While enabling this setting may sound appealing from a thought leadership standpoint, we typically advise our Personal Digital Branding clients against it. Most senior executives will be looking to expand their networks and engage in meaningful interactions with industry peers. If your aim is to make a career change or to attract new opportunities, Creator Mode makes it much more difficult to get in contact with you. Creator Mode is best reserved for those purely focused on thought leadership who are not interested in building out their network. Think of business leaders like Richard Branson and Bill Gates, whose LinkedIn profiles are set to Creator mode and only enable you to Follow rather than send a Connection request.


4. Should I ‘cold connect’ with someone on LinkedIn?

If you are looking to build a stronger network and actually derive value from it, then you need to be thoughtful and strategic about the people you connect with. Networking can certainly be a numbers game, but at the senior level you should have a good idea of which Connections might or might not be ones you can share useful insights with. Our experts’ advice is to not just accept any and every Connection request that comes through and instead exert a bit of judgement over the potential shared benefit of being in the same network.

That said, that does not mean you cannot connect with someone you have never met in person. If there is someone you feel could be a good Connection for you to have, there is no harm in sending them a request. However, if you are going to do this, we recommend that you think about what shared value, interest, or connection you have that would persuade this person to want to connect with you. For example, if you have something relevant in common such as your membership in the same LinkedIn Group, attendance at the same industry event, or Connections in common, that could provide the link you need and demonstrate enough mutual benefit for that person to accept your invitation.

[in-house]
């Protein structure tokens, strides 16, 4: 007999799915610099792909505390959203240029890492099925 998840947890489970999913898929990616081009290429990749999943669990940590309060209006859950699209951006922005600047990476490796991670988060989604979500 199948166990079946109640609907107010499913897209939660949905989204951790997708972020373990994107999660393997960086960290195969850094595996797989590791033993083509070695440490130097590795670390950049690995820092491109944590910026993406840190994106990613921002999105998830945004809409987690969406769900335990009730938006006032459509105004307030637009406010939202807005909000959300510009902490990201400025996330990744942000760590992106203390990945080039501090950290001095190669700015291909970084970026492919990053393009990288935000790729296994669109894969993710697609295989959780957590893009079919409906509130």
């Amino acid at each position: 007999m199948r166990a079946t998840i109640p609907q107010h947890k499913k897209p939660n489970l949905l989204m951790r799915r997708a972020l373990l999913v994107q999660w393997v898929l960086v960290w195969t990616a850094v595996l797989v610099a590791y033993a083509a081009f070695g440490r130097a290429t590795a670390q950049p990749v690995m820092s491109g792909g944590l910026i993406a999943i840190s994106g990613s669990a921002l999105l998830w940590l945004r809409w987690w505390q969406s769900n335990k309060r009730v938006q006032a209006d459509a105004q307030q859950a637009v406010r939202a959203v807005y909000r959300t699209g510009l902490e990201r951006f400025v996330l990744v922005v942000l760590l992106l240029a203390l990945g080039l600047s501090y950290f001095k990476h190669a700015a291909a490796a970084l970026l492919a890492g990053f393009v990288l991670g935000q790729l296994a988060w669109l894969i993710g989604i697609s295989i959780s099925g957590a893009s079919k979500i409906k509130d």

If a link is present, customise the text of your Connection invite to reflect this. After saying hello, make brief mention of why you are sending an invite or how you came across their profile, and mention that it would be great to connect before signing off the message. While technically a ‘cold connection’, you have warmed up the connection with relevancy and are more likely to be successful at adding this person to your network.

If there is not a common link, you will need to be a bit more strategic with your approach. Connections should be mutually beneficial. You will have identified your reasoning for wanting to connect with this person, but what benefit could the connection bring to them? Since you will not have common ground to work from in this case, you will need to approach your connection invitation from those benefits you have identified. Since this is a true cold contact, you need to clearly express why it is you have reached out and what benefits you feel the connection could produce. If you are unable to determine what those benefits are, or if they skew in your favour with little to no benefit for the other person, it is probably best not to pursue that cold Connection.